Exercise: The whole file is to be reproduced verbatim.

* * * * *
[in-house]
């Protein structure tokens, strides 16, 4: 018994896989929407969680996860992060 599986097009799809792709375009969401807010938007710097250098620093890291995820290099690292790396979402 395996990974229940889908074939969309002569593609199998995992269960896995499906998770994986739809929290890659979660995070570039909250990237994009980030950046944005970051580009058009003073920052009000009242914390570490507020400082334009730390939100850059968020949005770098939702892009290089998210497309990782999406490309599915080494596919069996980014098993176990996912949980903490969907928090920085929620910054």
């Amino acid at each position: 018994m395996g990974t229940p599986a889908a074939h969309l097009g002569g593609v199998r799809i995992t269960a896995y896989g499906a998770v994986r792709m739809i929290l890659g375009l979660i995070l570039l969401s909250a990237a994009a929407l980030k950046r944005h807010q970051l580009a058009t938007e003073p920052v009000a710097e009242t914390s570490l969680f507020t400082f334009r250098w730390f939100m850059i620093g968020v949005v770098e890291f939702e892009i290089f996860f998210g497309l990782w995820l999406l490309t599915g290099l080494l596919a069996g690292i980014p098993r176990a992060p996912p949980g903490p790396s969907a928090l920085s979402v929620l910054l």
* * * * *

[in-house]
């Protein structure tokens, strides 16, 4: 018994896989929407969680996860992060 599986097009799809792709375009969401807010938007710097250098620093890291995820290099690292790396979402 395996990974229940889908074939969309002569593609199998995992269960896995499906998770994986739809929290890659979660995070570039909250990237994009980030950046944005970051580009058009003073920052009000009242914390570490507020400082334009730390939100850059968020949005770098939702892009290089998210497309990782999406490309599915080494596919069996980014098993176990996912949980903490969907928090920085929620910054």
């Amino acid at each position: 018994m395996g990974t229940p599986a889908a074939h969309l097009g002569g593609v199998r799809i995992t269960a896995y896989g499906a998770v994986r792709m739809i929290l890659g375009l979660i995070l570039l969401s909250a990237a994009a929407l980030k950046r944005h807010q970051l580009a058009t938007e003073p920052v009000a710097e009242t914390s570490l969680f507020t400082f334009r250098w730390f939100m850059i620093g968020v949005v770098e890291f939702e892009i290089f996860f998210g497309l990782w995820l999406l490309t599915g290099l080494l596919a069996g690292i980014p098993r176990a992060p996912p949980g903490p790396s969907a928090l920085s979402v929620l910054l």